Successful storytelling rests on a few basic principles. One of them is this: A story is about someone who changes, who grows through a moral struggle. What is Harry's struggle? Exactly.
Throughout the series, but especially in book seven, even Harry's darkest moments – of self-doubt, of disillusionment, of skepticism about his greatest mentor, Dumbledore – never ring true. Was there any doubt that Harry would fulfill the task set out for him?
The truth of the matter is that Harry the character had nowhere to go. And thus, the overarching moral dilemma of the series, the compelling inner crisis that begged resolution, had nothing to do with our beloved hero.
First principle of storytelling
Back to that first principle of storytelling: A story is about someone who changes. And, puberty aside, Harry doesn't change much. As envisioned by Rowling, he walks the path of good so unwaveringly that his final victory over Voldemort feels, not just inevitable, but hollow.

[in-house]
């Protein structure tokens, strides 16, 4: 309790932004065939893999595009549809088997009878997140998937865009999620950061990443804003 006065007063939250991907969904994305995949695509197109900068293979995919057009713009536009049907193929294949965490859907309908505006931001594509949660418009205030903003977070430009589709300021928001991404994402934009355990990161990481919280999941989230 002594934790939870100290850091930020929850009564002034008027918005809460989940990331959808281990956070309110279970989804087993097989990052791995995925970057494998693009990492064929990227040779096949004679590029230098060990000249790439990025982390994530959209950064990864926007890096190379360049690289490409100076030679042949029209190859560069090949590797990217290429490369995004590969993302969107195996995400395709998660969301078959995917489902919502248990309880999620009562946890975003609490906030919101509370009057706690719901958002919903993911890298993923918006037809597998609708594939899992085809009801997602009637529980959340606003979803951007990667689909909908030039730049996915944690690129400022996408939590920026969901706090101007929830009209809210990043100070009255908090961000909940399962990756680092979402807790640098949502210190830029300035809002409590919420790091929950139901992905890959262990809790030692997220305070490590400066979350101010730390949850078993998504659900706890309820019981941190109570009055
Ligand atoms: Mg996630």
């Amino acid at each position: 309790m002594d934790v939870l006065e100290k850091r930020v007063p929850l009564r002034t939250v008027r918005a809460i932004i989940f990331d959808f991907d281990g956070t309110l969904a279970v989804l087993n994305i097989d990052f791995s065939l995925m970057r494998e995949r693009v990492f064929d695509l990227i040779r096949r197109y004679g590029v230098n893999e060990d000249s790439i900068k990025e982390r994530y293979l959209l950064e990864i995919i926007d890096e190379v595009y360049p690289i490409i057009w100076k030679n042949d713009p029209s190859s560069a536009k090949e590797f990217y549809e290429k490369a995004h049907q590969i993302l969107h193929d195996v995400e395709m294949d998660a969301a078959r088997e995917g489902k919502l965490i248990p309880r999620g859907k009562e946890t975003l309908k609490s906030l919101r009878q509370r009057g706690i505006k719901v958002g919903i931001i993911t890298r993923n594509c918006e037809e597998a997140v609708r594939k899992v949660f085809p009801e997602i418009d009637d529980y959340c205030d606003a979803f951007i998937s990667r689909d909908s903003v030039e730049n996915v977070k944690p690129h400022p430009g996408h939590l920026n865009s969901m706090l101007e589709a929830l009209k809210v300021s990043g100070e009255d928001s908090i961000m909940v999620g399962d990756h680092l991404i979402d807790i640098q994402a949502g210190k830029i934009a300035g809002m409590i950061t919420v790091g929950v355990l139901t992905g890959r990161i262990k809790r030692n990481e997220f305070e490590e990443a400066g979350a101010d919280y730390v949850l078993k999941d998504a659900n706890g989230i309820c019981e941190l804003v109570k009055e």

But there is one character who does face a compelling inner crisis: Snape. With all the debate – and with all of Rowling's clues – about whether he was good or bad, it's fair to say that the sallow-faced potions professor has entranced many readers. His character ached for resolution.
And it is precisely this need for resolution – our desire to know the real Snape and to understand his choices – that makes him the most compelling character in the Potter epic. His decisions, not Harry's, were the linchpin. And his moment with Dumbledore after the death of Harry's parents, not Harry's last duel with Voldemort, is the authentic climax of the series.